In late January, as President Trump and the federal government publicly showed no urgency over the virus, Lewis writes that the Wolverines tried a work-around: getting the states to move. It's why the Wolverines recruited Charity Dean, hoping if she could push California to act, the federal response might quicken.
Michael Lewis: She asks one of them, 'Who's running the pandemic response?' And one of them says, 'Nobody's running the pandemic response. But to the degree that anybody's sort of running the pandemic response, we sort of are'
John Dickerson: This is fantastical, I think, to most Americans. Which is, they think there is something called the Centers for Disease Control. And there are big buildings in Washington that have Health and Human Services. Why did the Wolverines have to do what there are huge institutions designed to do?
Michael Lewis: That's a great question (laughter). That's a very good question, right?. In the first place, the Trump administration abdicated responsibility for running the for the federal government. He just walked away from that. He said, 'Governors, you're on your own.'
The Wolverine whose analysis drove the group was Carter Mecher, an unassuming former ICU doctor who worked as a senior medical adviser for the VA in Atlanta.
Dr. Carter Mecher: The frustration was when the pandemic virus emerges anywhere in the world, it's a threat to everyone everywhere. And the messages that we were hearing at the time when we're, you know, looking at the outbreak in China was that this was not a threat to the American public.
During the Bush administration, Mecher had helped write a detailed national pandemic response plan. Lewis reports that as the COVID threat grew in January 2020, Mecher spent his days burrowed with his home computer in suburban Atlanta, from five in the morning until 11 at night, digging for data from open sources to make back-of-the-envelope calculations. He calls it redneck epidemiology.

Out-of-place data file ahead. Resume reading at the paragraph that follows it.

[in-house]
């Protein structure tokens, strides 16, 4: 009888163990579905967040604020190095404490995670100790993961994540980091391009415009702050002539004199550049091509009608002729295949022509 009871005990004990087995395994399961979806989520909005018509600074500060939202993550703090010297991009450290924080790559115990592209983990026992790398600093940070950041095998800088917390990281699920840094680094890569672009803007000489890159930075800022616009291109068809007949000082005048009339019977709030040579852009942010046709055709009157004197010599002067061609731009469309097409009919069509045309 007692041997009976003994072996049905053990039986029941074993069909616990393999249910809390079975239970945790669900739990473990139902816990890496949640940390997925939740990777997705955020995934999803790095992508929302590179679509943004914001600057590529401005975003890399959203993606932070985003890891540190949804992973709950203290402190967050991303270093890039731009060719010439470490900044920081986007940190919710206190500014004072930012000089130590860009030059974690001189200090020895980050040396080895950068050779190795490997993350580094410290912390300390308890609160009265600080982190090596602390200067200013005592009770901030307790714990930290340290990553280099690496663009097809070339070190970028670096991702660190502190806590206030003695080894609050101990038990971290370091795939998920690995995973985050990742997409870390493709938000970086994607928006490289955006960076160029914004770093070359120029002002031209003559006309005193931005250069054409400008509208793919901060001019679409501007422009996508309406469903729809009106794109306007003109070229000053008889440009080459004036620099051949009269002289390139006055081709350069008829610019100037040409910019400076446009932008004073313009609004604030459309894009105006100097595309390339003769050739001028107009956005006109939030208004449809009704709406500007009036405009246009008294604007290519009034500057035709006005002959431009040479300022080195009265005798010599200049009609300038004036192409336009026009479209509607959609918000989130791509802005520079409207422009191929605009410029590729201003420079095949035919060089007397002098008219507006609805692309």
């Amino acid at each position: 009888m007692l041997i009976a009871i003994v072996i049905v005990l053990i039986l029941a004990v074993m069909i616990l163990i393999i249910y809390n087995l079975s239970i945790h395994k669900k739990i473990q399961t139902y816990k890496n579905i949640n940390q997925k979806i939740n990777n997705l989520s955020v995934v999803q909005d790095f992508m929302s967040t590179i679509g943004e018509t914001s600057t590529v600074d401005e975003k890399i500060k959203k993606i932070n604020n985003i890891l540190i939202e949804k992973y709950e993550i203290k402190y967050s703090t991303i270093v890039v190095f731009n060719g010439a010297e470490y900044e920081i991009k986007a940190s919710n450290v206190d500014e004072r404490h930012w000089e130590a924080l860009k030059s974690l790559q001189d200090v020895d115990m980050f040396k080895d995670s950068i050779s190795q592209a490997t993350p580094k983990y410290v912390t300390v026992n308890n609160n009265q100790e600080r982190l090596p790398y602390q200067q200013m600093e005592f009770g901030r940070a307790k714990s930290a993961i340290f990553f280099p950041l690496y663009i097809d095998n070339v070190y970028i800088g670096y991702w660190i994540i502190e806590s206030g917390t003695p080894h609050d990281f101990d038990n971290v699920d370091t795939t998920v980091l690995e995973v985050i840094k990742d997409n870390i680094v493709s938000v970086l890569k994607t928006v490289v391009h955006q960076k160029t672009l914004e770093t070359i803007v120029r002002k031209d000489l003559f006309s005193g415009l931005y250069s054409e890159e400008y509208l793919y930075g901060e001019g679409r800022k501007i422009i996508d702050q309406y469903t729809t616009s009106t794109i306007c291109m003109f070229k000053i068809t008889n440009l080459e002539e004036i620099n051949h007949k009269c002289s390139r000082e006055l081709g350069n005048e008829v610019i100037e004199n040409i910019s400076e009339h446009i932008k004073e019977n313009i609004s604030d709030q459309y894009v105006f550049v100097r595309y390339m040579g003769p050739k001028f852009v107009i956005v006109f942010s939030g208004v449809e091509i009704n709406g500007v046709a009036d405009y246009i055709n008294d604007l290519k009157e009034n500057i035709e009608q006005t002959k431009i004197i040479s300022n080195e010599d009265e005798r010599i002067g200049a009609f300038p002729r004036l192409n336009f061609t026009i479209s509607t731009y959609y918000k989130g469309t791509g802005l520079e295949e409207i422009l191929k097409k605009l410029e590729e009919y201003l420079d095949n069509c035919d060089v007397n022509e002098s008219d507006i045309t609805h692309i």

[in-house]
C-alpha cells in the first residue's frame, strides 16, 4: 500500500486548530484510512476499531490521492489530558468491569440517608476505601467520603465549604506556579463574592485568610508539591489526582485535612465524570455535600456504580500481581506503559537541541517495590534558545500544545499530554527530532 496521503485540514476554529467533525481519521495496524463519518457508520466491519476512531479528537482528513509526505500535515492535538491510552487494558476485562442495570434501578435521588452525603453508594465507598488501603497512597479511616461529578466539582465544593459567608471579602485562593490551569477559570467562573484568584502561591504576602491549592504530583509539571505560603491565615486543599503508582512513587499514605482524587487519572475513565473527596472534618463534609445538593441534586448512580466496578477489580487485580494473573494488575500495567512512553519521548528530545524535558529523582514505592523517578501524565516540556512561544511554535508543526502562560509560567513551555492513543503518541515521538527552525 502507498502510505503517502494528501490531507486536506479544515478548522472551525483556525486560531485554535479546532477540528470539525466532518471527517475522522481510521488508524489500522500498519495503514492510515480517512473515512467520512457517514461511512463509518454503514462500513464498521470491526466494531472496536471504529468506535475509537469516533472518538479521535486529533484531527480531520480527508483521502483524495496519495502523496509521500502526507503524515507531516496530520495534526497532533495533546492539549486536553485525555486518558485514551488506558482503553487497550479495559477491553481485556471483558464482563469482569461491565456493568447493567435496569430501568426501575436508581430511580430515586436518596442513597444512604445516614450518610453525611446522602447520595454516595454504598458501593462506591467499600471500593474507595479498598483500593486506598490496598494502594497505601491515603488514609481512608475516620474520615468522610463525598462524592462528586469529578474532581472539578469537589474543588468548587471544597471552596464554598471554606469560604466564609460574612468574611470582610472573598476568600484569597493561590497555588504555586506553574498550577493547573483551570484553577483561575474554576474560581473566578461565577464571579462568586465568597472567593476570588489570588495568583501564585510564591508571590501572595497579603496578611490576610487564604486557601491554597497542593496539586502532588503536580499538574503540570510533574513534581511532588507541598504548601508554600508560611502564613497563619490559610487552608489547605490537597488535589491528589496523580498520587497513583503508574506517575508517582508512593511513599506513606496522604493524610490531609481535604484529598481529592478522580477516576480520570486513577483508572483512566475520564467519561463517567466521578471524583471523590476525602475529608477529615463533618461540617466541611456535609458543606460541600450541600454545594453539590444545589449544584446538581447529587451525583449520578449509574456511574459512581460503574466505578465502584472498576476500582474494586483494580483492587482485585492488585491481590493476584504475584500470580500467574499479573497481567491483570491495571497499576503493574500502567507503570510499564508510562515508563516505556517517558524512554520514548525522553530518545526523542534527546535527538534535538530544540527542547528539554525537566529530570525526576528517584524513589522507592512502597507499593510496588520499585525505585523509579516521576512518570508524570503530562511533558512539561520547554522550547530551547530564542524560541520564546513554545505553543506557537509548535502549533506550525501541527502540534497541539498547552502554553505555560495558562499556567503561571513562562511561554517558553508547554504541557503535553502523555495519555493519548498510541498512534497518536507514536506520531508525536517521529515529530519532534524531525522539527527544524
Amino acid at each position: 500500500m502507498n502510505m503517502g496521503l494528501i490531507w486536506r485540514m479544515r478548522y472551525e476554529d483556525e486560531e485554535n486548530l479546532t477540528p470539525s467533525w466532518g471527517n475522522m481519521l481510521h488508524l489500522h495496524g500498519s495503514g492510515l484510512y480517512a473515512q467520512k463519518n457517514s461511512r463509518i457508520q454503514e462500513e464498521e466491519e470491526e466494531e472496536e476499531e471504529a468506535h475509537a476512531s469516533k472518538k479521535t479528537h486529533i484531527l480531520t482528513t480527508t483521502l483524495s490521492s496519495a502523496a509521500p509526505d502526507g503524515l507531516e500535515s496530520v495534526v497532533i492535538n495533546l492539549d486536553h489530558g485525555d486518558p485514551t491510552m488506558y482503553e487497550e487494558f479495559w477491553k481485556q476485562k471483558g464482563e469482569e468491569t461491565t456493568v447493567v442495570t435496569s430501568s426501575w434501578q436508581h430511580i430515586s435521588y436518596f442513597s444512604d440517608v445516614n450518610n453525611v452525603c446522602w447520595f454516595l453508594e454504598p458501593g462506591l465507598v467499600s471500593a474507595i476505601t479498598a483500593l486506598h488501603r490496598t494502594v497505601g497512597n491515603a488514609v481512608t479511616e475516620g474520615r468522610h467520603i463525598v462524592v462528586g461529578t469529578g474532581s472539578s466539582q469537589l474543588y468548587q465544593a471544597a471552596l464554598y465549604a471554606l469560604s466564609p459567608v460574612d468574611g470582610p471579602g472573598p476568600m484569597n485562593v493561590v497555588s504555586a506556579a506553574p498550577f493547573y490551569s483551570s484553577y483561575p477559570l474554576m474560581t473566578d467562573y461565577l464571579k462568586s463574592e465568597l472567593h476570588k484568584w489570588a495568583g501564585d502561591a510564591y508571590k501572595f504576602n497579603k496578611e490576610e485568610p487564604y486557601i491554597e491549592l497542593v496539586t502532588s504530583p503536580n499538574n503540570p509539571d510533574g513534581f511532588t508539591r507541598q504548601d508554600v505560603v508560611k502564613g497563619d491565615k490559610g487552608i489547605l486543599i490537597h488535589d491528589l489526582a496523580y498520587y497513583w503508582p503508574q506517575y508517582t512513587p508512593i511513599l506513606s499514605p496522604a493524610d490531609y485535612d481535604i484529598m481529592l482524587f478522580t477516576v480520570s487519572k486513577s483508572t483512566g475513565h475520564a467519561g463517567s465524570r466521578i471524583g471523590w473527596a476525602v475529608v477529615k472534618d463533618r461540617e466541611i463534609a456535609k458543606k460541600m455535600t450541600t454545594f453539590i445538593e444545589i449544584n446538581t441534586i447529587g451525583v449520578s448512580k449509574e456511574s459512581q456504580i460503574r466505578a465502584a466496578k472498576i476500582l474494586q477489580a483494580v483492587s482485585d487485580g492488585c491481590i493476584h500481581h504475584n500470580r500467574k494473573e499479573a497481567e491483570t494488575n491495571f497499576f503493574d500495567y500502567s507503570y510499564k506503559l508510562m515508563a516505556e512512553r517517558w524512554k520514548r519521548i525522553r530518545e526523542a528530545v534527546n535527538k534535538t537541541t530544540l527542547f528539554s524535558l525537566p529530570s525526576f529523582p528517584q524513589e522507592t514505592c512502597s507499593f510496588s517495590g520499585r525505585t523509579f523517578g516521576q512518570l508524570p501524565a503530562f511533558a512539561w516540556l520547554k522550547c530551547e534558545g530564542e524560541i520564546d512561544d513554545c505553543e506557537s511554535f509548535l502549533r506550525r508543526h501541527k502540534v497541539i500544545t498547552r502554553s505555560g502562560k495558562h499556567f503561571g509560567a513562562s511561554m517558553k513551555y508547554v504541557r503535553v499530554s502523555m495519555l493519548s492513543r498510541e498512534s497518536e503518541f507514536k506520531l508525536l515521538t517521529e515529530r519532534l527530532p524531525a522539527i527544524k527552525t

Dr. Carter Mecher: It really was meant to convey being resourceful, to use whatever data we could get our hands on, to try to make sense, cause really that's what we were trying to do.
Michael Lewis: This is the big thing. The big thing is he knows we need to get an answer fast. We need to get an answer before we know for sure. Because by the time we know for sure, we'll be overrun. He starts to Google websites in Wuhan that are in Chinese. And he puts them in Google translate to find body counts, to find how many people have died. And when they died. And he finds that the Chinese are misreporting dates of deaths and numbers of deaths. Carter's able to figure out that this isn't just a bat infecting a person. These are people infecting other people at an incredible rate.